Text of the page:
But even in the face of this unjustifiable repression, foreign powers must carefully consider what is best for the Iranian people that they claim to support. And they will have to face the fact that, if the regime does outlast these protests, punishing and isolating it will hurt ordinary Iranians the most. Better relations between Euro-America and Iran are in everyone’s interest, whether power changes hands or not.
Isolating Iran with a view of weakening it is at best wishful thinking, and at worst invites far greater risk. It may be hurting economically, but it is not without economic partners. China announced a $600 billion trade deal with Iran in 2016, and also buys a significant proportion of its oil exports. Trump, despite his hawkish rhetoric and campaign promise to end the Obama-era nuclear deal, has extended it for now on condition that the deal’s European partners fix unspecified “flaws” in it.
Iran is safe from further sanctions for a few more months, but certainly not forever. Yet even if the US does end the sanctions waiver, Iran could still accept contracts from Chinese companies in yuan rather than dollars. Whilst the sanctions would cause Iran further economic grief, it would also place it squarely in China’s sphere of influence, with no guarantee of a political transition.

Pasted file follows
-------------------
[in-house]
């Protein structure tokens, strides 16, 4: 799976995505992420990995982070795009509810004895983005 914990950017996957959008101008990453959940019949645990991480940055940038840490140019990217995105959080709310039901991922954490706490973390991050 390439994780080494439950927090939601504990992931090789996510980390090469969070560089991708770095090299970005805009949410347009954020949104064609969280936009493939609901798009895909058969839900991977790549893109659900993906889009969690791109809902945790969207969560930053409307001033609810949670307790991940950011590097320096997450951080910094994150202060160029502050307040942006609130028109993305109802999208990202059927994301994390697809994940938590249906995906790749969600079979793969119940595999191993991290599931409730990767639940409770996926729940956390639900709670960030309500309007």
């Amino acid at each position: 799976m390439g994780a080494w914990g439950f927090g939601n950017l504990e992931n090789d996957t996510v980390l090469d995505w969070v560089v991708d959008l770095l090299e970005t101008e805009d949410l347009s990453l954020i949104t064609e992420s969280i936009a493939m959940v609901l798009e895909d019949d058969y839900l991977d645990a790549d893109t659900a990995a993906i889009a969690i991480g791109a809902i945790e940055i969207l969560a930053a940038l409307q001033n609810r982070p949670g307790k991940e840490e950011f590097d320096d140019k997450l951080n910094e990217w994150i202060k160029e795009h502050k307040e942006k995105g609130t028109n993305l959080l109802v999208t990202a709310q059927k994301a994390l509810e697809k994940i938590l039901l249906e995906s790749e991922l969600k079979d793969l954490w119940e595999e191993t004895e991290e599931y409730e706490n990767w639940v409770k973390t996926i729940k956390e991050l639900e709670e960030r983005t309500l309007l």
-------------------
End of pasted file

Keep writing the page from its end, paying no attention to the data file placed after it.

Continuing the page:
Crucially, an isolated Iran could be far more dangerous than an Iran with at least some interest in cooperating with the West.
“If Iran’s isolation is normalized in the international arena, it is less likely to obey international law, or to see itself as accountable for its actions. In such a case, neither Europe nor America will have any sway over Iran. For a converse example we can look at North Korea, a country whose isolation means that we understand very little of its internal politics, and which presents a far greater security risk because of a lack of effective diplomatic channels," said Bahar Karimi, a specialist in American-Iranian relations at King’s College, London.
It remains to be seen whether there will be a significant shake-up among the current Iranian leadership. State media is rife with rumours that President Hassan Rouhani is about to lose his job. Rouhani is certainly embattled on multiple fronts. Some reports suggest that the economic protests were actually triggered by conservative factions looking to upset his efforts to see through the nuclear deal and its benefits.